- When they’re distant and don’t want to spend time with other people
- When they spend long periods of time in seclusion
- When they stop doing things that they used to enjoy
- When they’re reluctant to make plans for the future
- When they stop responding to messages or appearing online
- When they are abusing alcohol or drugs
- When they’ve had a significant event or traumatic experience in their life
- When they’ve suffered a loss such as bereavement or a break-up
- When they inexplicably get their affairs in order by changing their will or repaying debts
- When they easily give things away such as expensive, personal and meaningful possessions
- When they browse or buy implements that they could use to harm themselves, such as knives, guns or drugs
- When they speak or move with unusual slowness
- When there is a change in their sleeping patterns
- When they noticeably gain or lose weight
- When they make a drastic change to their appearance, such as cutting their hair very short
Here is a list of things that someone might say if they’re feeling suicidal.
- ‘You’d be better off without me’
- ‘My life isn’t worth living’
- ‘I can’t see the point’
- ‘I’d be better off dead’
- ‘You’ll be sorry when I’m gone’
- ‘I won’t be in your way for much longer’
Of course, this list is just a guideline. Many people suffer in silence without making it known to other people that they’re feeling very depressed. Often, even those who are very close to a suicidal person will have no idea about how low they’re feeling until it’s too late.
If you want more information, start by watching the ‘Five Steps to Help a Mate’ video and see what other resources they have online. Many hotlines will be happy to help those who are worried about someone as well as speaking directly to the suicidal person. Scroll down to the bottom of this article for further links.
Animal lovers will tell you that their pets are their lives. If you follow PostSecret, you’ll no doubt have seen postcards from time to time where someone confesses that the only thing stopping them from ending their life is the love and companionship of their pet.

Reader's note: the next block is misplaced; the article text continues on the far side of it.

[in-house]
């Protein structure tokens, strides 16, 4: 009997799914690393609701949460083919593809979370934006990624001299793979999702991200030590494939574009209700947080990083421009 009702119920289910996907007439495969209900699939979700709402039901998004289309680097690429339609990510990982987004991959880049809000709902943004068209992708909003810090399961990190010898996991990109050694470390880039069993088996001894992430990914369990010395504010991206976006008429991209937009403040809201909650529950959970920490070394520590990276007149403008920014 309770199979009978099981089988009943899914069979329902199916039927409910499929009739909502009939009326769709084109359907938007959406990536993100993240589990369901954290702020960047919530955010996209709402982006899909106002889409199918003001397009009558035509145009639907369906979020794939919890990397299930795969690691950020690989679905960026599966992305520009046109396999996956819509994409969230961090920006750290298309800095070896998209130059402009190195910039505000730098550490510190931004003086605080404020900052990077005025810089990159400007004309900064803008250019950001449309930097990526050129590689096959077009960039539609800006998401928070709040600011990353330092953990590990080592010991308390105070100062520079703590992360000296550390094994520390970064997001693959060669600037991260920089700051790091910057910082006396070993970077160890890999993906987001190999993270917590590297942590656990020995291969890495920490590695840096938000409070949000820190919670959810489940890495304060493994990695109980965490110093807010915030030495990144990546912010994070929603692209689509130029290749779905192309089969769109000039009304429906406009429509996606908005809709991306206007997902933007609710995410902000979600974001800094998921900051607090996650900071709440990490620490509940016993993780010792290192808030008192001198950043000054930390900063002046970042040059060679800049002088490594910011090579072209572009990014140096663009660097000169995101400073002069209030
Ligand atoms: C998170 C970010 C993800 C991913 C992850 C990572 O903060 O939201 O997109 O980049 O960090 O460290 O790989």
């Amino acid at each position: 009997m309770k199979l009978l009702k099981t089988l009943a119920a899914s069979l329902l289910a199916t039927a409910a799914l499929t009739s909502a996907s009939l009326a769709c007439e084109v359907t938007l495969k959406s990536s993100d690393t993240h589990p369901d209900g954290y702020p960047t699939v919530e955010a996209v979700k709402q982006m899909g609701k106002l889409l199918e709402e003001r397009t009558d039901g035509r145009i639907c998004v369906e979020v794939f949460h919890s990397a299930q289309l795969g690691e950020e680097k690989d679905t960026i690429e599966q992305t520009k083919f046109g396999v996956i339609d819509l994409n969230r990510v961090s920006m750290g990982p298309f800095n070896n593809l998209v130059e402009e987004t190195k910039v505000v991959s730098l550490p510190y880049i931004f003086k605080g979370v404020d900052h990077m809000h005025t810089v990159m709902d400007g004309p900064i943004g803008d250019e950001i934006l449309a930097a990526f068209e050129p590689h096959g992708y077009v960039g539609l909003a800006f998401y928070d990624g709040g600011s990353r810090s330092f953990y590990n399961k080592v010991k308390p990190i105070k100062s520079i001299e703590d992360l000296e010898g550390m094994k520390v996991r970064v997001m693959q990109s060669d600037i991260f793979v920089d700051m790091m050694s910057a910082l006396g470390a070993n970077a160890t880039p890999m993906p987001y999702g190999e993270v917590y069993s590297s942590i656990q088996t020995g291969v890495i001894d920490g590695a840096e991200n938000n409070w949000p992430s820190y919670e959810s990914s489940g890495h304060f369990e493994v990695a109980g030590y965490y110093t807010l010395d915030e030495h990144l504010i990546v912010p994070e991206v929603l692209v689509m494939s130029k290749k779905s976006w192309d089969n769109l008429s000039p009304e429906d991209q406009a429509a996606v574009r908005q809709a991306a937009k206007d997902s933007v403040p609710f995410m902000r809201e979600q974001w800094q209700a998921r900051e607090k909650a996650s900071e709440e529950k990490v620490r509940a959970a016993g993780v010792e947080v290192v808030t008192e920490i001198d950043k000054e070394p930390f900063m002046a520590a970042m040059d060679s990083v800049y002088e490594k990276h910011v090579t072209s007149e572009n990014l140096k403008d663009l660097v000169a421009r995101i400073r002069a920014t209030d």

Suicidal thoughts are often common in people who are isolated from others. So it begs the question; could keeping a pet be a way to prevent suicide?
Keeping a dog is known to reduce anxiety and battle loneliness. Owning a dog is also good for depression because walking the dog forces the owner to get exercise every day – something that’s vital for those who are prone to feeling blue.
Fresh air and a rush of endorphins sound like a simple fix, but life is made up of the little things, so why shouldn’t something as simple as keeping a pet make a difference to your mental health?
Dogs can’t read your mind any more than a human can. However, dogs have immense capabilities for compassion.
While a suicidal person could easily fake a big smile and say ‘I’m fine, thanks!’ to those who ask, dogs are actually capable of reading human body language and expressions, so it’s not so easy to lie to them, even though they don’t understand you. A dog will know when you’re in pain and try to comfort you.
If you know someone who might be having suicidal thoughts, do you think they’d benefit from spending time with an animal? Even if they can’t have a pet in their own home, there are ways that they can positively benefit from spending time with a dog or cat.
Pet adoption centres are often looking for volunteers to help out. This would be a benefit both to the centre and to the person doing the volunteering. You can also look into pet therapy sessions or set up meetings with someone who has a friendly pet. In the UK, Borrow My Doggy enables users to meet those who have a dog that needs extra attention.
National emergency number: 911
The National Suicide Prevention Lifeline is live 24-hours a day. It’s a toll-free and confidential suicide prevention hotline which also provides Spanish-speaking counselors, as well as having options for deaf and hard of hearing individuals.
The Veterans Crisis Line is a 24-hour, toll-free hotline. Aside from support over the phone, there are also webchat and text options available to military veterans and their families. It also provides options for deaf and hard of hearing individuals. The Veterans Crisis Line: 1-800-273-8255, Press 1.
The Crisis Text Line is the only 24/7, nationwide crisis-intervention text-message hotline. The Crisis Text Line can be reached by texting HOME to 741-741.
Samaritans USA is a registered charity aimed at providing emotional support to anyone in the United States. The Samaritans is a global charity and there are numerous branches around the US. Branch hotlines can be found here.
The Trevor Project provides a 24-hour phone hotline for (LGBTQ) young people aged under 25: Call 1-866-488-7386.
TrevorChat online is available 7 days a week from 3PM to 10PM ET.
The Trans Lifeline is a non-profit organization for the transgender community, providing crisis intervention hotlines. It’s staffed by transgender individuals, available in the United States and Canada. The Trans Lifeline can be reached at 1-877-565-8860.
National emergency numbers: 999 and 112
Childline: 0800 1111
111, Option 2, is the National Health Services’ First Response Service for mental health crises and support. This is not available in all areas of the country yet.